Missionary Benedictine Texts and Studies

13

Nyirenda, Alcuin

The Missionary Witness of Hanga Benedictine Community in Tanzania

Experiences and Prospects for Monastic Mission in Africa

The Missionary Witness of Hanga Benedictine Community in Tanzania

The community of African Benedictines of Hanga was founded in 1957 in the South-Eastern part of Tanzania. It is the first Benedictine community of Africa which draws its members exclusively from local vocations. From the very beginning the Hanga monks asked themselves which kind of mission is entrusted to them in Tanzania? Or more concrete: in which way their social, cultural and political situation enters into their monastic life? An important discovery was the fact that missionary vocation can’t be dissociated from monastic life. On the contrary: monasticism which is deeply rooted and “incarnated” in the local culture can immensely contribute in spreading the light of the Gospel.

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12

Gerster OSB, Chantal

Called for Service

Founding of the Missionary Benedictine Sisters of Tutzing in Kenya

Called for Service

In January 1980, the Missionary Benedictines of Tutzing started a new foundation at Nairobi, Kenya. Over the years, it experienced astonishing growth, not only outwardly but also in the internal establishing of the community, and regarding its engagement in the different missionary areas. Additional missionaries who joined us from Germany, the Philippines and South Korea, contributed to the internationality of the community. The many young women who joined in came from different African countries such as Kenya, Uganda, Tanzania, Angola and Nigeria. This historical glance back is a first attempt to describe the deeply rooted evolution of the Congregation of the Missionary Benedictine Sisters of Tutzing in Kenya.

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11

Staufer, Heribert C.Dering OSB, Cyprian

Album heraldicum Congregationis Ottiliensis

Armorial of the Missionary Benedictines of St Ottilien

Album heraldicum Congregationis Ottiliensis

Coat of arms are little artworks which communicate the identity of a monastery or the program of an abbot. This collection unites the coat of arms of the Missionary Benedictines of St Ottilien. It is a documentation of communal and personal history, but also of the convictions, devotions and hopes of a worldwide family and its missionary efforts to spread the Word of God.

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09

Schäfer (ed.), Cyrill

Missionary Monks (ebook)

A Study and Source Book

Missionary Monks (ebook)

Monastic life and mission – a contradiction? History proves the contrary. The monastic movement contributed enormously to the spreading of the Gospel. This volume documents how monks participated with their specific charism in the proclamation of the Word of God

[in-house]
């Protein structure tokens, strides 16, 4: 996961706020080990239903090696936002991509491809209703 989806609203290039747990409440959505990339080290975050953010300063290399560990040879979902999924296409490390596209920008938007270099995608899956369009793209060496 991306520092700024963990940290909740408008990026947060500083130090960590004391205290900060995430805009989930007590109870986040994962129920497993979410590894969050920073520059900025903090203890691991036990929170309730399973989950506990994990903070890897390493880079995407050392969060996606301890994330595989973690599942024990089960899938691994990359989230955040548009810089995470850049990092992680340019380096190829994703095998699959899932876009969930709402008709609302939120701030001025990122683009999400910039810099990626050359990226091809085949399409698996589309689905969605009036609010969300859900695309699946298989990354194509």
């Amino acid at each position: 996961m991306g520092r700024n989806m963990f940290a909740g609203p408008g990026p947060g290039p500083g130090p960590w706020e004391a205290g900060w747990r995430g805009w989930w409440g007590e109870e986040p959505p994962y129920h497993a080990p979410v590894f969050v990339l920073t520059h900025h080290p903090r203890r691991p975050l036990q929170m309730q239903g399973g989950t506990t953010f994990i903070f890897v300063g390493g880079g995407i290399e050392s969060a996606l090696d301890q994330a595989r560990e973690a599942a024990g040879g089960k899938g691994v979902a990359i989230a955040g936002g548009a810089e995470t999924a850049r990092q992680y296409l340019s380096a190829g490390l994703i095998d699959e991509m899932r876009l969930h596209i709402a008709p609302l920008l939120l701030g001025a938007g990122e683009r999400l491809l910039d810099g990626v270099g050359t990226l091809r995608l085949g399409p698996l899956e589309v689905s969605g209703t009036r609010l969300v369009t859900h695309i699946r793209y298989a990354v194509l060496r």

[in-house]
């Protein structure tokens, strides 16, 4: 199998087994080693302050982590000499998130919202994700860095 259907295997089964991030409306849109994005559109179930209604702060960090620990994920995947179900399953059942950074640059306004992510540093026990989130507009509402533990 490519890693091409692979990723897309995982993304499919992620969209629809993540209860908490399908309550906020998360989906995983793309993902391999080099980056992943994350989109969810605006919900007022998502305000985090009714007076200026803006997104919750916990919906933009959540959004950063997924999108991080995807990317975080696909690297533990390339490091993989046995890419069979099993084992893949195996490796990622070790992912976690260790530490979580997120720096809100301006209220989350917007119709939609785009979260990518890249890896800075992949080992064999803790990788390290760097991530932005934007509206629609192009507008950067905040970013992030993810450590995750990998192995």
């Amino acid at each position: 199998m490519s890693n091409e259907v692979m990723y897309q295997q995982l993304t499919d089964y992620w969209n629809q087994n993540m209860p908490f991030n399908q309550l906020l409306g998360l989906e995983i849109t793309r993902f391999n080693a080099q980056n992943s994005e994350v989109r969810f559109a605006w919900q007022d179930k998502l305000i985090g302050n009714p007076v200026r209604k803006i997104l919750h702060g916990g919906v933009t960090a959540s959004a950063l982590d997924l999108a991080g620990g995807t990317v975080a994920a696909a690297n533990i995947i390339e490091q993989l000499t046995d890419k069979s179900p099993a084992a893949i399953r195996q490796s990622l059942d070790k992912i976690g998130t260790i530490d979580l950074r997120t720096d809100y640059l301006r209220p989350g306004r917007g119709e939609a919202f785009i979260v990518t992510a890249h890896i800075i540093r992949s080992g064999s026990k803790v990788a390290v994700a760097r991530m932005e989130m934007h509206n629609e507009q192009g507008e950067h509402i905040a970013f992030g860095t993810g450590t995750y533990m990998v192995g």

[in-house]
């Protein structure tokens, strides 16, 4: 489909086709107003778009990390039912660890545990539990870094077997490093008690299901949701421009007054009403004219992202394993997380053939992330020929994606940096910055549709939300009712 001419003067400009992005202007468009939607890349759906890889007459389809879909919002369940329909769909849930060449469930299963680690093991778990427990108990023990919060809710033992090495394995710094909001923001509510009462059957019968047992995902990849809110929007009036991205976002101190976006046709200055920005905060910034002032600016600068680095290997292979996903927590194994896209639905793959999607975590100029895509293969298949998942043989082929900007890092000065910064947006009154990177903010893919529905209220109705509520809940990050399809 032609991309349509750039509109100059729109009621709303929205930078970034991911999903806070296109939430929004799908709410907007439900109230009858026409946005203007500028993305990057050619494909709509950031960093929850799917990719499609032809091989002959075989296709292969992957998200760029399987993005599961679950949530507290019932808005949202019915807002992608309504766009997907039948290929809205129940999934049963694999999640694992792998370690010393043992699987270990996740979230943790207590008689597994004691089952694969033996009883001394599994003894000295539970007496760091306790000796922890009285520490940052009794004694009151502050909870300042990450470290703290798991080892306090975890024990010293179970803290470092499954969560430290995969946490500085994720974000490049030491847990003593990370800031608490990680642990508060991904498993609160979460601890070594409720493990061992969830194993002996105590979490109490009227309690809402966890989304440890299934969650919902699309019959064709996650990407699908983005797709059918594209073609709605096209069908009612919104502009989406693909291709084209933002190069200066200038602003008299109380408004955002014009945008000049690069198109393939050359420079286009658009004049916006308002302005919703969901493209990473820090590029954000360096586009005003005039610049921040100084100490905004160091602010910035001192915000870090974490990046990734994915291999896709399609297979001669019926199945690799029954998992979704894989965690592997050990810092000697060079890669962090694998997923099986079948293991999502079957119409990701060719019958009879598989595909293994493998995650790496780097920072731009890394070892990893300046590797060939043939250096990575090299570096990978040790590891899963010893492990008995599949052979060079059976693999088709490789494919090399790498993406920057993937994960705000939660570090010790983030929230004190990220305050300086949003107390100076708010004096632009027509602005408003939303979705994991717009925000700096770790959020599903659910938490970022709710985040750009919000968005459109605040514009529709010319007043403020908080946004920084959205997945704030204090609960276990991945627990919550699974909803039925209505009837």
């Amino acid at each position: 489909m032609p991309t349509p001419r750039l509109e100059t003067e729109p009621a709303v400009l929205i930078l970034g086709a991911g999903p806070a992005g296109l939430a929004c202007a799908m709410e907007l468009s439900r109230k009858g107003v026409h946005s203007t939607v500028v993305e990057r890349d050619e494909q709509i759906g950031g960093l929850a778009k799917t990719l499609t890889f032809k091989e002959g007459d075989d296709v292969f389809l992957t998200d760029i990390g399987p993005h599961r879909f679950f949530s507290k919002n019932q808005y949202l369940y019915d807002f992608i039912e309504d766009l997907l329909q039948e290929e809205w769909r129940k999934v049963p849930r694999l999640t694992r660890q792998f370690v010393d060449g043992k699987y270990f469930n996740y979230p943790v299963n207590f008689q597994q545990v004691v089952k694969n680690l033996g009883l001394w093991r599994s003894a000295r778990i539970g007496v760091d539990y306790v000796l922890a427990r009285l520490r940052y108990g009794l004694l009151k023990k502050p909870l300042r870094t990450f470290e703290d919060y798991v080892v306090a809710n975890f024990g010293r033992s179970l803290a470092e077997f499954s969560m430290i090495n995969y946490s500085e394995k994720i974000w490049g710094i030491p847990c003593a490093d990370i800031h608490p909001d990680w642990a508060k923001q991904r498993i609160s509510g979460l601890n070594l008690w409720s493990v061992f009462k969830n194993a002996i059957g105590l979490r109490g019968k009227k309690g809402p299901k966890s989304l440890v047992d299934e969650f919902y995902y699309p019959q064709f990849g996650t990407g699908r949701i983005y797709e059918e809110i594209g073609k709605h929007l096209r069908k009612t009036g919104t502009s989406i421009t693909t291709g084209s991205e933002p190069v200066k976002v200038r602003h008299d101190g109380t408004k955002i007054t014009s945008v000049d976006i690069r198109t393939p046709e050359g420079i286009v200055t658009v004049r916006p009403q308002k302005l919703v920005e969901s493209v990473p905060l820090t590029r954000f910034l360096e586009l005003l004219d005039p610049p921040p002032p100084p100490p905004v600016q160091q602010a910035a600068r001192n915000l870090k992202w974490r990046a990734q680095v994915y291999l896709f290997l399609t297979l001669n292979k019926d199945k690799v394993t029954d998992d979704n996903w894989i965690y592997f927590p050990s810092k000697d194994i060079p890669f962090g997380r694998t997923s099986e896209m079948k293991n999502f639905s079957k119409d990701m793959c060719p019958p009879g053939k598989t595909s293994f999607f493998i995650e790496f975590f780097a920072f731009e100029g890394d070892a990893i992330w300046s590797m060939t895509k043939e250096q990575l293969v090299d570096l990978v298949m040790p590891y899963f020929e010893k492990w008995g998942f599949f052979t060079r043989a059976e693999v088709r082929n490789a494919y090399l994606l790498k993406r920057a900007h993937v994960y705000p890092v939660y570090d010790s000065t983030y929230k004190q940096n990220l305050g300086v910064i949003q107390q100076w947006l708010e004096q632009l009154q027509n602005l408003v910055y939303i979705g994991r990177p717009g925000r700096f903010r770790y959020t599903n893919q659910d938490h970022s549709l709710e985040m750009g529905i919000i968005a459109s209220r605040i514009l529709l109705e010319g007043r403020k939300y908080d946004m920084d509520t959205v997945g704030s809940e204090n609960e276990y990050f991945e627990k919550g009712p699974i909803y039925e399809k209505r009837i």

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08

Handl, Matilda

Faith-Filled Foremothers

Missionary Benedictine Pioneer Sisters

Faith-Filled Foremothers

The common way of presenting history is to tell of achievements, expansion, foundations, and important events, also difficult situations, failures, and closures. This book is different. It tells history through the lives of 125 Missionary Benedictine Sisters—human and fallible, strong and weak, “called and seized by the love of Christ.” They have shaped 125 years of the Missionary Benedictine Sisters (1885–2010) by bearing fruits from roots of faithfulness.

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07

Doerr, Lambert

Abbot Bishop Gallus Steiger O.S.B. (1879-1966)

Abbot Bishop Gallus Steiger O.S.B. (1879-1966)

When Abbot Bishop Gallus Steiger died in 1966 this marked the end of an entire missionary epoch. The late Abbot Bishop had made an extraordinarily great contribution during the time of primary evangelisation, in particular in southern Tanzania. In this way he had effectively prepared the way for the establishment of local churches in the area first evangelised by him and his fellow Benedictine missionaries. His long life had on all accounts been a rich life and a good life in the service of God and of the Church.

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06

Dondorfer O.S.B. (ed.), Witgar

Our Destiny in Korea

German Benedictine Missionaries Tell Their Story 1941-1954

Our Destiny in Korea

The return of 42 Missionary Benedictine monks and sisters to Germany who were missing for years in Communist North Korea became a media sensation in 1954. Their stories about the last years of the missionary Abbey of Tokwon, their dealings with Japanese, Russian and North Korean occupation forces and the time of imprisonment in the Communist labor camp of Oksadok provide a fascinating image of Christian courage in times of distress.

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04

Hertlein, Siegfried

Ndanda Abbey, Part III

From Mission to Local Church 1950 – 1972

Ndanda Abbey, Part III

The need for change after the Second World War culminated in the Second Vatican Council. Old pagan traditions were now to be understood as African Traditional Religion, liturgy was given a new shape, catechetical teaching had to be rethought. The local Church should be given into the hands of the local hierarchy as soon as possible, thus bringing the traditional ways of mission to an end. Within the Congregation of St. Ottilien, a genuine rethinking of life within the monastic communities took place. The juridical status of the lay bothers had to be redefined as did the task of missionaries all over the world. It was certainly a heavy burden Abbot-Bishop Victor Haelg had to shoulder until the new diocese of Mtwara was born under the leadership of the first African bishop, Maurus Libaba.

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